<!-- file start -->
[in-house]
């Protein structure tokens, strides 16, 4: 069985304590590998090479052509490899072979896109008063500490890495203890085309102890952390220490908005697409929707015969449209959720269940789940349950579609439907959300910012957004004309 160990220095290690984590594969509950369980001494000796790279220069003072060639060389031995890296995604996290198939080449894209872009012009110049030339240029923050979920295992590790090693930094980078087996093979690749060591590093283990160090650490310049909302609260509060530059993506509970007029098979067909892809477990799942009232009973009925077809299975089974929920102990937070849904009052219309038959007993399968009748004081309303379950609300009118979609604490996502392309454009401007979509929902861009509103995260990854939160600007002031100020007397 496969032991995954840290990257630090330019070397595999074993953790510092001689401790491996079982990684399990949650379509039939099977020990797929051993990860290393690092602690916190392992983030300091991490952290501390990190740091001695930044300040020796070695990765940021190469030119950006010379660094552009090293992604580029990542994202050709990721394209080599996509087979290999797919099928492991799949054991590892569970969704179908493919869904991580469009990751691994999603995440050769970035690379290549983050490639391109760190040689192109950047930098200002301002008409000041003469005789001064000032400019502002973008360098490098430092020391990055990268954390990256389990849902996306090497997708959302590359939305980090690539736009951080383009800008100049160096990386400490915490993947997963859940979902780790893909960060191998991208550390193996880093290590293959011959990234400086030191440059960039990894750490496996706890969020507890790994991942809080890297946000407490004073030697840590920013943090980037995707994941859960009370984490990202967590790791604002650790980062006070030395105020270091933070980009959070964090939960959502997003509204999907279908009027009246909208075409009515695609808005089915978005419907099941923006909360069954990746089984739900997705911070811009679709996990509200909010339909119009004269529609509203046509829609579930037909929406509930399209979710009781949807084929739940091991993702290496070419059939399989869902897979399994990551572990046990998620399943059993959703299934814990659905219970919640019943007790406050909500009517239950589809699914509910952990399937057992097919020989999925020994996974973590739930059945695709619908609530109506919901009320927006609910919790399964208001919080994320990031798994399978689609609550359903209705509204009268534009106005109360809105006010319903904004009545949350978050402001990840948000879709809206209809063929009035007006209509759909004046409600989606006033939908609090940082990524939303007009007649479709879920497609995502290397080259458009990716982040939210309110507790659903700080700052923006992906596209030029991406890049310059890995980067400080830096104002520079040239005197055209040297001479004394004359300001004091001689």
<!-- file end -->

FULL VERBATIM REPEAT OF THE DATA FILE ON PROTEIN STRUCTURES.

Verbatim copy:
[in-house]
């Protein structure tokens, strides 16, 4: 069985304590590998090479052509490899072979896109008063500490890495203890085309102890952390220490908005697409929707015969449209959720269940789940349950579609439907959300910012957004004309 160990220095290690984590594969509950369980001494000796790279220069003072060639060389031995890296995604996290198939080449894209872009012009110049030339240029923050979920295992590790090693930094980078087996093979690749060591590093283990160090650490310049909302609260509060530059993506509970007029098979067909892809477990799942009232009973009925077809299975089974929920102990937070849904009052219309038959007993399968009748004081309303379950609300009118979609604490996502392309454009401007979509929902861009509103995260990854939160600007002031100020007397 496969032991995954840290990257630090330019070397595999074993953790510092001689401790491996079982990684399990949650379509039939099977020990797929051993990860290393690092602690916190392992983030300091991490952290501390990190740091001695930044300040020796070695990765940021190469030119950006010379660094552009090293992604580029990542994202050709990721394209080599996509087979290999797919099928492991799949054991590892569970969704179908493919869904991580469009990751691994999603995440050769970035690379290549983050490639391109760190040689192109950047930098200002301002008409000041003469005789001064000032400019502002973008360098490098430092020391990055990268954390990256389990849902996306090497997708959302590359939305980090690539736009951080383009800008100049160096990386400490915490993947997963859940979902780790893909960060191998991208550390193996880093290590293959011959990234400086030191440059960039990894750490496996706890969020507890790994991942809080890297946000407490004073030697840590920013943090980037995707994941859960009370984490990202967590790791604002650790980062006070030395105020270091933070980009959070964090939960959502997003509204999907279908009027009246909208075409009515695609808005089915978005419907099941923006909360069954990746089984739900997705911070811009679709996990509200909010339909119009004269529609509203046509829609579930037909929406509930399209979710009781949807084929739940091991993702290496070419059939399989869902897979399994990551572990046990998620399943059993959703299934814990659905219970919640019943007790406050909500009517239950589809699914509910952990399937057992097919020989999925020994996974973590739930059945695709619908609530109506919901009320927006609910919790399964208001919080994320990031798994399978689609609550359903209705509204009268534009106005109360809105006010319903904004009545949350978050402001990840948000879709809206209809063929009035007006209509759909004046409600989606006033939908609090940082990524939303007009007649479709879920497609995502290397080259458009990716982040939210309110507790659903700080700052923006992906596209030029991406890049310059890995980067400080830096104002520079040239005197055209040297001479004394004359300001004091001689």